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What is science?
Body of knowledge
What is biology
Study of living organisms
What is the scientific method?
A way that scientists prove or disprove hypothesis
What are the 4 steps to the scientific method?
- 1. Observe
- 2. hypothesis
- 3. Test theory
- 4. discard or modify deas in response to results
What is scientific theory?
An idea with scientific basis to back it up - has proof
What is inductive reasoning?
Combining a series of specific observations to discern a general principle.
What is deductive reasoning?
If/then statements, based on predictions.
What we expect to happen
What is an alternative hypotheses?
Other reasongs that a prediction could be true other than the original hypotheses.
Define scientific truth
What we know and understand based on currently available information.
Explain the difference between independent and dependent variables.
- Independent - the value can be freely changed
- dependent - can't be changed by researchers.
What are the three conditions of the gold standard type of research?
- Double blind
- placebo controlled
- randomly assigned
Define positive correlation
information that agrees with the hypotheses
When charting experiemental data, the indpendent variable goes on what axis?
Define statistically significant
the result is unlikely to be due to chance difference between groups
What is sampling error?
the difference between the sample and the population from which it was drawn.
List 4 items you should consider when evaluating a scientific claim.
- Source - is it reputable
- where does the money come from - who is subsidizing
- are there references
- is it peer reviewed.
List the 10 ideas of attributes found in most earthly life forms.
- 1. Growth
- 2. Movement
- 3. evolves
- 4. Common set of biological molecules
- 5. requires liquid
- 6. Maintains homeostasis
- 7. responds to external stimuli
- 8. reproduces
- 9. composed of cells
- 10. metabolism
smallest units that have the properties of the given element
Define solute and solvent
- Solute - the substance dissolved in a solution
- solvent - the substance a solute is dissolved in
Define reactant and products
- reactant - solutes in a mixture
- products - the molecule formed as a result of chemical reaction
Why is water a good solvent?
It can dissolve bases and acids, is polar, ph is neutral.
Why is water essential to life?
- 1. cohesiveness of hydrogen bond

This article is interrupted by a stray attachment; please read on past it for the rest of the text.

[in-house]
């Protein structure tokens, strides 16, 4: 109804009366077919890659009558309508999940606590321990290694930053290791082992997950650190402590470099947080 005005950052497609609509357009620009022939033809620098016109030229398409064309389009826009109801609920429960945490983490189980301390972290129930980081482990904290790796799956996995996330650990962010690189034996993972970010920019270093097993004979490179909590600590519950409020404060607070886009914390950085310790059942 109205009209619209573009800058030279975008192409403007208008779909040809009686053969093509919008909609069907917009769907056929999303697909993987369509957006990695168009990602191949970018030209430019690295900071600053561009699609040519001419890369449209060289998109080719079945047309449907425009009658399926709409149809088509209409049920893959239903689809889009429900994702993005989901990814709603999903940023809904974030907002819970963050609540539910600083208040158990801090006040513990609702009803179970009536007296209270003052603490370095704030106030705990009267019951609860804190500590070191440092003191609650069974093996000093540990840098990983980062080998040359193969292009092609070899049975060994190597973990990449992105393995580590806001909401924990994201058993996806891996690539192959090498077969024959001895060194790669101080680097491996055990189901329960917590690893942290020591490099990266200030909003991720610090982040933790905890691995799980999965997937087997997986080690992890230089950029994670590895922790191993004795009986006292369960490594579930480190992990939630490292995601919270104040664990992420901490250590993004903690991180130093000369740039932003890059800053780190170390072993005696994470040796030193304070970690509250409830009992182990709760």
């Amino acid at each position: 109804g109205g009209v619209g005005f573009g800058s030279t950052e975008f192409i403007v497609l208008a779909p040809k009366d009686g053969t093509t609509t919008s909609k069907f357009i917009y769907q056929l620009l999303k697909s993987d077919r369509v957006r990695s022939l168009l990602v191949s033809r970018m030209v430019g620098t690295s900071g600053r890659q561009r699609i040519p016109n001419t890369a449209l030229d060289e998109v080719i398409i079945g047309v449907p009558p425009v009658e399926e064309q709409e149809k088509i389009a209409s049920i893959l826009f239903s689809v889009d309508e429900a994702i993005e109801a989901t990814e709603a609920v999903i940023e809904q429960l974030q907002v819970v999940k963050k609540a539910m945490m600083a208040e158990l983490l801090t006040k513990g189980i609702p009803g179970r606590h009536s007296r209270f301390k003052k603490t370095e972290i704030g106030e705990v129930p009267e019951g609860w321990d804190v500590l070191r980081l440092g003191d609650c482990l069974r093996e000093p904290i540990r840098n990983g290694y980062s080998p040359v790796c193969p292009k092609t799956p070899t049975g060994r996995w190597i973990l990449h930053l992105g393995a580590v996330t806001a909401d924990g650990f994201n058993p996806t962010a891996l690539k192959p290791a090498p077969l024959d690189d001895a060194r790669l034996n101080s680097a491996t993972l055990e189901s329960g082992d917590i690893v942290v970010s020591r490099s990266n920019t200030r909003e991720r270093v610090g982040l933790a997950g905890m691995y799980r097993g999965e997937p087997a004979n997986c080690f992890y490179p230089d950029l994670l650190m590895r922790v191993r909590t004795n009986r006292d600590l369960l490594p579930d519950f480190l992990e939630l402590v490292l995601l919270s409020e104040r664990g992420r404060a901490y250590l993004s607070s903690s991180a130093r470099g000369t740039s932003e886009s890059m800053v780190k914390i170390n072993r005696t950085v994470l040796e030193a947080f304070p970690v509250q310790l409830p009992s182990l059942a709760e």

- 2. Changes temperature slowly
- 3. has neutral PH
- 4. has the ability to dissolve substances
What are the three types of chemical bonds?
Define PH scale
A measure of hydrogen ion concentrating ranging from 0 to 14
Why is ph important to the body?
It regulates functions - helps maintain homeostasis so proteins function properly
What happens in an ionic bond?
Electron from one molecule jumps to another
What happens in a covalent bond?
electrons are shared - is the strongest bond
Which groups of atoms do which groups of bonds?
- 4 -5 electrons in covalent shell - covalent
- 1,2,3,6,7 - ionic
Any of the large molecules composed of subunits joined by dehydration synthesis
What are the 4 macromolecules and what are they composed of?
- Carbohydrates - carbon, hydrogen, oxygen
- lipds - fats, steroids, phospholipds
- proteins - amino acids, nitrogen
- nucleic acids - nucleotides, phosphate base, sugar
What is the most abundant carbohydrate and where is it found?
polysacchride - cellulose - found in plant cell walss
List 3 functions of proteins
- 1. building blocks of cells
- 2. transport
- 3. send chemical messages
What is an enzyme?
a protein that catalyzes and regulates the rate of metabolic reaction
List 3 types of lipids
- 1. fats
- 2. steroids
- 3. phospholipids
What is complimentary (base pairing) and which bases pair up?
- Nitrogenous bases that hydrogen bond to each other
- adenine and thymine
- cystosine and guarine
What chemical bonds are between the bases? between the backbone of DNA?
Who is credited for the DNA model?
Watson and Crick
atomic weight and atomic number
- atomic weight = protons + neutrons
- atomic number = number of protons
What is a cell?
The basic unit of life
The outer cell wall- regulates what goes in and out
Center of cell, contains DNA
Bag of digestive juices - cleans up non-functioning cells
manufactures energy - photosynthesis - turns sunlight into starches in plants
synthesizes proteins, contain ribosomes
sorts and packages lipids and proteins
involved in microtubal formation during cell division